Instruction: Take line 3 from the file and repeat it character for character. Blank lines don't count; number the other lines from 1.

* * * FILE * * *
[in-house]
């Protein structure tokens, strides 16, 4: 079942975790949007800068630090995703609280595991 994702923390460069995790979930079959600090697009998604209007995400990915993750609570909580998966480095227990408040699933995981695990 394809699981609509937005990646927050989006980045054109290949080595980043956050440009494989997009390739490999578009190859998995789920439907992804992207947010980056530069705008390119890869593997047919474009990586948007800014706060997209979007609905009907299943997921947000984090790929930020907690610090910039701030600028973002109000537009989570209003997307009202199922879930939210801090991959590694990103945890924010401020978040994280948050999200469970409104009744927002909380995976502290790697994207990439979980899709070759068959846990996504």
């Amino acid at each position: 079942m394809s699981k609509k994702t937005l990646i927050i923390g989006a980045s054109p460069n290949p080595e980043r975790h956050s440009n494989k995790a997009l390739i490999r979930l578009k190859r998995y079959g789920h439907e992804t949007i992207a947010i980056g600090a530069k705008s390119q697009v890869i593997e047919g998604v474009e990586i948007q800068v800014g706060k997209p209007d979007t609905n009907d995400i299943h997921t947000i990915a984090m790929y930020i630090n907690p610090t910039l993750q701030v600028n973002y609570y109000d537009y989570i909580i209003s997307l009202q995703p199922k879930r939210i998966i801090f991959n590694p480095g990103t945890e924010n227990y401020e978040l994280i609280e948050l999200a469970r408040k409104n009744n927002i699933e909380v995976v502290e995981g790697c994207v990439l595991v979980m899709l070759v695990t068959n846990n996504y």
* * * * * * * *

């Amino acid at each position: 079942m394809s699981k609509k994702t937005l990646i927050i923390g989006a980045s054109p460069n290949p080595e980043r975790h956050s440009n494989k995790a997009l390739i490999r979930l578009k190859r998995y079959g789920h439907e992804t949007i992207a947010i980056g600090a530069k705008s390119q697009v890869i593997e047919g998604v474009e990586i948007q800068v800014g706060k997209p209007d979007t609905n009907d995400i299943h997921t947000i990915a984090m790929y930020i630090n907690p610090t910039l993750q701030v600028n973002y609570y109000d537009y989570i909580i209003s997307l009202q995703p199922k879930r939210i998966i801090f991959n590694p480095g990103t945890e924010n227990y401020e978040l994280i609280e948050l999200a469970r408040k409104n009744n927002i699933e909380v995976v502290e995981g790697c994207v990439l595991v979980m899709l070759v695990t068959n846990n996504y």